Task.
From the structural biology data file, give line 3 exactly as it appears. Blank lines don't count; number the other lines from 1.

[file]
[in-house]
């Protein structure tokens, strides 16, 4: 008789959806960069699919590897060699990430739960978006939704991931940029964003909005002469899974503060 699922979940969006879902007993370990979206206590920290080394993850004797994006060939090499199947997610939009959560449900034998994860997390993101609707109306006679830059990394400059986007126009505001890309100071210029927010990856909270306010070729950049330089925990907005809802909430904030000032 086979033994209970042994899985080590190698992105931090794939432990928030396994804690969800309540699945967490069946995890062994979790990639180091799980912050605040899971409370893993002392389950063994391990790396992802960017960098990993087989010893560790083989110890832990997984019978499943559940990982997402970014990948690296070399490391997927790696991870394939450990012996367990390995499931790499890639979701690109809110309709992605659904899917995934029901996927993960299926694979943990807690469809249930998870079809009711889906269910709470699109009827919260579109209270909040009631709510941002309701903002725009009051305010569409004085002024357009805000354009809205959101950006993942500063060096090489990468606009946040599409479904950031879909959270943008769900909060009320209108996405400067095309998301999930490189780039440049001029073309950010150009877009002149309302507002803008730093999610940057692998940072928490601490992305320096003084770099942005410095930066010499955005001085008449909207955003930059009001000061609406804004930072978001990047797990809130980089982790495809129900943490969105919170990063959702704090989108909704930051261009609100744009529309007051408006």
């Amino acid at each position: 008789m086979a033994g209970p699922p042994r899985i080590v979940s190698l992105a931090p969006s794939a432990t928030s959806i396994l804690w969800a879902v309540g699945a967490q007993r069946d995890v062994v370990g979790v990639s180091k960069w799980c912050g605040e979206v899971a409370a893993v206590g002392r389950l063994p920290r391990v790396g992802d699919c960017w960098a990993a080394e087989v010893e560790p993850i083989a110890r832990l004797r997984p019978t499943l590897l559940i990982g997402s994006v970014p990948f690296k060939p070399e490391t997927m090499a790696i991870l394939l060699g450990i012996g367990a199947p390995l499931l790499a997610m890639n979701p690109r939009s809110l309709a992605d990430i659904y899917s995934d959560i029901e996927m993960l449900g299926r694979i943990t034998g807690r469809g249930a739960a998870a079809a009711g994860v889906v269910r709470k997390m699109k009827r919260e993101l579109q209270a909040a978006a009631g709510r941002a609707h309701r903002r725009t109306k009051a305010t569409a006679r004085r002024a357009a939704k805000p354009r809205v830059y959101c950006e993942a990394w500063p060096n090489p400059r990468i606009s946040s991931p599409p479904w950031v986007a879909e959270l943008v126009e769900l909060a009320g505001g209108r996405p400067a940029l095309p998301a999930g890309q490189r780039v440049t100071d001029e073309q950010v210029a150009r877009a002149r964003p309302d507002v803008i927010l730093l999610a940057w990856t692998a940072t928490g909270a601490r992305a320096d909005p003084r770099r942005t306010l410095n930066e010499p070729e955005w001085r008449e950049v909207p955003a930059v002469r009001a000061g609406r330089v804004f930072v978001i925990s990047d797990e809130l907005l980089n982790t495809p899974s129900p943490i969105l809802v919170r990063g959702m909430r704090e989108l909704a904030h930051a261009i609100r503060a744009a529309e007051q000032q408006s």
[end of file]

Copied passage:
């Amino acid at each position: 008789m086979a033994g209970p699922p042994r899985i080590v979940s190698l992105a931090p969006s794939a432990t928030s959806i396994l804690w969800a879902v309540g699945a967490q007993r069946d995890v062994v370990g979790v990639s180091k960069w799980c912050g605040e979206v899971a409370a893993v206590g002392r389950l063994p920290r391990v790396g992802d699919c960017w960098a990993a080394e087989v010893e560790p993850i083989a110890r832990l004797r997984p019978t499943l590897l559940i990982g997402s994006v970014p990948f690296k060939p070399e490391t997927m090499a790696i991870l394939l060699g450990i012996g367990a199947p390995l499931l790499a997610m890639n979701p690109r939009s809110l309709a992605d990430i659904y899917s995934d959560i029901e996927m993960l449900g299926r694979i943990t034998g807690r469809g249930a739960a998870a079809a009711g994860v889906v269910r709470k997390m699109k009827r919260e993101l579109q209270a909040a978006a009631g709510r941002a609707h309701r903002r725009t109306k009051a305010t569409a006679r004085r002024a357009a939704k805000p354009r809205v830059y959101c950006e993942a990394w500063p060096n090489p400059r990468i606009s946040s991931p599409p479904w950031v986007a879909e959270l943008v126009e769900l909060a009320g505001g209108r996405p400067a940029l095309p998301a999930g890309q490189r780039v440049t100071d001029e073309q950010v210029a150009r877009a002149r964003p309302d507002v803008i927010l730093l999610a940057w990856t692998a940072t928490g909270a601490r992305a320096d909005p003084r770099r942005t306010l410095n930066e010499p070729e955005w001085r008449e950049v909207p955003a930059v002469r009001a000061g609406r330089v804004f930072v978001i925990s990047d797990e809130l907005l980089n982790t495809p899974s129900p943490i969105l809802v919170r990063g959702m909430r704090e989108l909704a904030h930051a261009i609100r503060a744009a529309e007051q000032q408006s």